Graduate student Sofia Quinodoz has been awarded the Harold M. Weintraub Graduate Student Award by the Fred Hutchinson Cancer Research Center. The award recognizes "outstanding achievement during graduate studies in the biological sciences."
"This is a well-deserved award that is a testament to Sofi's extraordinary scientific achievements during her graduate career," says Quinodoz's advisor, Professor of Biology Mitchell Guttman. "Sofi has all of the characteristics of the very best scientists—she is thoughtful and creative, persistent and hardworking, and is willing to do whatever it takes to chase down a lead. I consider myself extremely lucky to have been able to work closely with Sofi over the past few years."
Quinodoz studies how human genomes are organized in the nucleus of different types of cells. A cell's nucleus is a space about 50 times smaller than the width of a human hair, but it contains six feet of genetic material consisting of about 20,000 genes. These genes are compacted to fit inside the nucleus, requiring complex DNA folding and organization.
Recently, she developed a novel method to map out the contents of cell nuclei in three dimensions. She and her collaborators found that genomes are folded together in precise ways. Specifically, she discovered that genes of similar functions or shared activity are spatially arranged around large structures in the nucleus called nuclear bodies. The method Quinodoz developed, called SPRITE (Split-Pool Recognition of Interactions by Tag Extension), measures interactions between thousands of molecules within these large structures and can measure both DNA and RNA interactions simultaneously, while previous methods have only been able to examine DNA. Using SPRITE, she and her collaborators revealed that specific sets of DNA sites are organized around two RNA-containing nuclear bodies in both mouse stem cells and human lymphoblast cells.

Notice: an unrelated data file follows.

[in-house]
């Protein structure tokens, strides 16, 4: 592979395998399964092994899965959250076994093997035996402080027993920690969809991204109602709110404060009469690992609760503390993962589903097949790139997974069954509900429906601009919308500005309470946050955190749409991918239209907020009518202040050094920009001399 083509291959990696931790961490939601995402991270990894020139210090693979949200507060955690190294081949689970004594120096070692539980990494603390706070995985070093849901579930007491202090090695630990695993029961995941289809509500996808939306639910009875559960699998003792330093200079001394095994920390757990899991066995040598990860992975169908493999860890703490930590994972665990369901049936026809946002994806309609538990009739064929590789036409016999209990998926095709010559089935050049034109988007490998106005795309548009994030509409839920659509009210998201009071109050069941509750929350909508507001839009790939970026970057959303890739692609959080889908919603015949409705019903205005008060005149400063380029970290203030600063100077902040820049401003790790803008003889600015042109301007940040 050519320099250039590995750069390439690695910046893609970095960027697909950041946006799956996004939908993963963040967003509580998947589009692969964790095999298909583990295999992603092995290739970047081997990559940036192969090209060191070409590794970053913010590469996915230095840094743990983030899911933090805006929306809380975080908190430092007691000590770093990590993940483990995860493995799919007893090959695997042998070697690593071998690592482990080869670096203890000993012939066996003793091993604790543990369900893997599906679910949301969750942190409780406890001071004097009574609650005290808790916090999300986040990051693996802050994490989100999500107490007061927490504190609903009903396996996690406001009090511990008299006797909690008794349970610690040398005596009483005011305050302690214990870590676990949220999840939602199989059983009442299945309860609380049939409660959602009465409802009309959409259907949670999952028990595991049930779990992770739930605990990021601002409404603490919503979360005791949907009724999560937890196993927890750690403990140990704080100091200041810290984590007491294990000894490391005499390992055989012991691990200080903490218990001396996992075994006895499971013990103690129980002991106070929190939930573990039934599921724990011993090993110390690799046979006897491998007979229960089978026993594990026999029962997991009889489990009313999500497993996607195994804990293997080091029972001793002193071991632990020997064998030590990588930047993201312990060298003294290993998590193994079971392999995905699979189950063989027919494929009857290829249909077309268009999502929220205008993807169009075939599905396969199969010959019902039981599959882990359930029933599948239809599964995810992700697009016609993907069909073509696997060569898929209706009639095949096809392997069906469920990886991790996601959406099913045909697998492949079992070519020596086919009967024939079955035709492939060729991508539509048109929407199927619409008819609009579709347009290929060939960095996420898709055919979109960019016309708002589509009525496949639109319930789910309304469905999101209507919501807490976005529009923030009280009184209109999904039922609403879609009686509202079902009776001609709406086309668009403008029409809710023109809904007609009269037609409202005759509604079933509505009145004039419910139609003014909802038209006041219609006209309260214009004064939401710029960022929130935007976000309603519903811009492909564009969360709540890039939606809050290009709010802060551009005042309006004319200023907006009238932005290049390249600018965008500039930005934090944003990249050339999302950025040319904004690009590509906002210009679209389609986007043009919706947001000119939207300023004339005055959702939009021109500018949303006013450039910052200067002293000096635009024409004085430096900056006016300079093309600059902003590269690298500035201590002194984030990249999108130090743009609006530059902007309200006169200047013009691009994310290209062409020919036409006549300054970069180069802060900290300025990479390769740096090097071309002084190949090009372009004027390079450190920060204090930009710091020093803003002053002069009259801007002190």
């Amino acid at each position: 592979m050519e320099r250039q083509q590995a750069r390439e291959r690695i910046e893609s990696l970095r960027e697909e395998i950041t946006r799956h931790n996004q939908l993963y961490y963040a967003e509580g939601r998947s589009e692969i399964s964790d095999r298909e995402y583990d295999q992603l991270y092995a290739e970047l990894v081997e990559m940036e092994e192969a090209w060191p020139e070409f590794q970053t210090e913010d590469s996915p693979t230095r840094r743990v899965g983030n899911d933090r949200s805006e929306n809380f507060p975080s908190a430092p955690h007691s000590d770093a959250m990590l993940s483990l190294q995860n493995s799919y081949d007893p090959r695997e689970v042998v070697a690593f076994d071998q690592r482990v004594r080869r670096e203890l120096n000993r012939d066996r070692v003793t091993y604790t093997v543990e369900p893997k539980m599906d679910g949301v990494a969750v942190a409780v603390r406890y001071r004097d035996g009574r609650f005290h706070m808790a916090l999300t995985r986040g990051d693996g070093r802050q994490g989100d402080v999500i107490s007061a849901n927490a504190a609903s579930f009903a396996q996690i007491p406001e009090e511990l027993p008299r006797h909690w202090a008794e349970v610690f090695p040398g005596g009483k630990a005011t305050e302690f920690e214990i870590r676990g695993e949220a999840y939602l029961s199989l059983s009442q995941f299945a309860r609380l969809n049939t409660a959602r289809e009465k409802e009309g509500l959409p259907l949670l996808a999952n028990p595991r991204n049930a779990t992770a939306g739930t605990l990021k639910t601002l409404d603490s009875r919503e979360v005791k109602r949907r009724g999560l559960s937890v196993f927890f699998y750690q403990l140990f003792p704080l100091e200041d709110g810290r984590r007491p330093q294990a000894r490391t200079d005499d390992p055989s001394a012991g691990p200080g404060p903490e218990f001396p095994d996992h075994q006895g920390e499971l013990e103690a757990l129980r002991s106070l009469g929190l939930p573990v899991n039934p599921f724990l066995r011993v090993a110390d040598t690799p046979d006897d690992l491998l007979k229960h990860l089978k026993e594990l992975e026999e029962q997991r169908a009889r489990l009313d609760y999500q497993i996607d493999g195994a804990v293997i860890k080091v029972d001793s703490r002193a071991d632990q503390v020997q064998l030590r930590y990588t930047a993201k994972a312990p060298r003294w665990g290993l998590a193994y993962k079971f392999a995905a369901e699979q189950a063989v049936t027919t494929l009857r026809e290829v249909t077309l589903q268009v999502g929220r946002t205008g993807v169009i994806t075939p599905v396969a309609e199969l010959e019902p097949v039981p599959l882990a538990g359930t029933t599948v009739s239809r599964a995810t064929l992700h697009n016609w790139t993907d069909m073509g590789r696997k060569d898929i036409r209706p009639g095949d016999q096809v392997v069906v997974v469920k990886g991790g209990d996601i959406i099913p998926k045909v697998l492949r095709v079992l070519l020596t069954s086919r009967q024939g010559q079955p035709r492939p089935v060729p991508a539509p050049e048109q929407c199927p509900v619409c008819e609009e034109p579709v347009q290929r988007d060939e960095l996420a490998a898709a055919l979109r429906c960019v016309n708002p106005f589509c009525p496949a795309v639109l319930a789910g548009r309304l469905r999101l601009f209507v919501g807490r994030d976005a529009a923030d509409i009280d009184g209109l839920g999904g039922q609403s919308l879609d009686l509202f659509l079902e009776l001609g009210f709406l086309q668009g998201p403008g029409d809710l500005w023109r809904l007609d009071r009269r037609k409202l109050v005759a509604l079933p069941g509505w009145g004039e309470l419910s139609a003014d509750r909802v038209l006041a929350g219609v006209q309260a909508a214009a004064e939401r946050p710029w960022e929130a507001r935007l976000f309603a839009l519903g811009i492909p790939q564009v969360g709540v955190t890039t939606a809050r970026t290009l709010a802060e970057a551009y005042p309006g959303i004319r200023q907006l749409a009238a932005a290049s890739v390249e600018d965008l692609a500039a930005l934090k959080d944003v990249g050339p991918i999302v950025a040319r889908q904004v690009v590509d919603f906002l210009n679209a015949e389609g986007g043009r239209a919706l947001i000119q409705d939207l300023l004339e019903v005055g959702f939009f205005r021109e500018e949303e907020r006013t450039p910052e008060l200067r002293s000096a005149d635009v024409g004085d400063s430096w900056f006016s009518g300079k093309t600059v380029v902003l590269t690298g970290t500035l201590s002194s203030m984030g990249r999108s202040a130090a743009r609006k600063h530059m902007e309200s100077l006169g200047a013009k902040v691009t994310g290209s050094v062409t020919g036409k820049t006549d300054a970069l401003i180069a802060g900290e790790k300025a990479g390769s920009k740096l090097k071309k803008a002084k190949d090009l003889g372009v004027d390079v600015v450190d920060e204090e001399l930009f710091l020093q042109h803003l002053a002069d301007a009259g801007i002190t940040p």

"SPRITE has enabled us to identify novel inter-chromosomal interactions occurring around large nuclear bodies that were previously missed," Quinodoz says.
At Caltech, Quinodoz was also involved in the Graduate Student Council as a diversity chair and advocacy chair. In those roles, she promoted increased recruitment of female and minority scientists to Caltech's graduate programs. She was also awarded the Howard Hughes Medical Institute Gilliam Fellowship for Advanced Studies and a National Science Foundation Graduate Research Fellowship Program Award. She and the other 12 Weintraub awardees will participate in a scientific symposium honoring biologist Harold Weintraub on May 3, 2019, at Fred Hutchinson's Robert W. Day Campus in Seattle.